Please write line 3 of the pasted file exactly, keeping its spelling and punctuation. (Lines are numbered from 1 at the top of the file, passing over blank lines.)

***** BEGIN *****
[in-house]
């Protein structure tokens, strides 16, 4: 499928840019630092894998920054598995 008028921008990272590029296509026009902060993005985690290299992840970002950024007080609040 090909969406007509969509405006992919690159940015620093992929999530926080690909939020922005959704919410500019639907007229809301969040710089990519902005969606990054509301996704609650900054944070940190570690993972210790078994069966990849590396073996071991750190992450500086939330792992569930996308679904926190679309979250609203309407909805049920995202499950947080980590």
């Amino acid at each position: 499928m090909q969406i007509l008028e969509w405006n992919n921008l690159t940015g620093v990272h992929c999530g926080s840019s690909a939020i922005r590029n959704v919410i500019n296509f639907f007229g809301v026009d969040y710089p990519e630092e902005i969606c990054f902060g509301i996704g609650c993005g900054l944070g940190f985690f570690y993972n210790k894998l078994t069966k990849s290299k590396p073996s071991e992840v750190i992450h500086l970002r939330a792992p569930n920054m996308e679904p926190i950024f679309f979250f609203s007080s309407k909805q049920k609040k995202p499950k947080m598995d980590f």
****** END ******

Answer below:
């Amino acid at each position: 499928m090909q969406i007509l008028e969509w405006n992919n921008l690159t940015g620093v990272h992929c999530g926080s840019s690909a939020i922005r590029n959704v919410i500019n296509f639907f007229g809301v026009d969040y710089p990519e630092e902005i969606c990054f902060g509301i996704g609650c993005g900054l944070g940190f985690f570690y993972n210790k894998l078994t069966k990849s290299k590396p073996s071991e992840v750190i992450h500086l970002r939330a792992p569930n920054m996308e679904p926190i950024f679309f979250f609203s007080s309407k909805q049920k609040k995202p499950k947080m598995d980590f």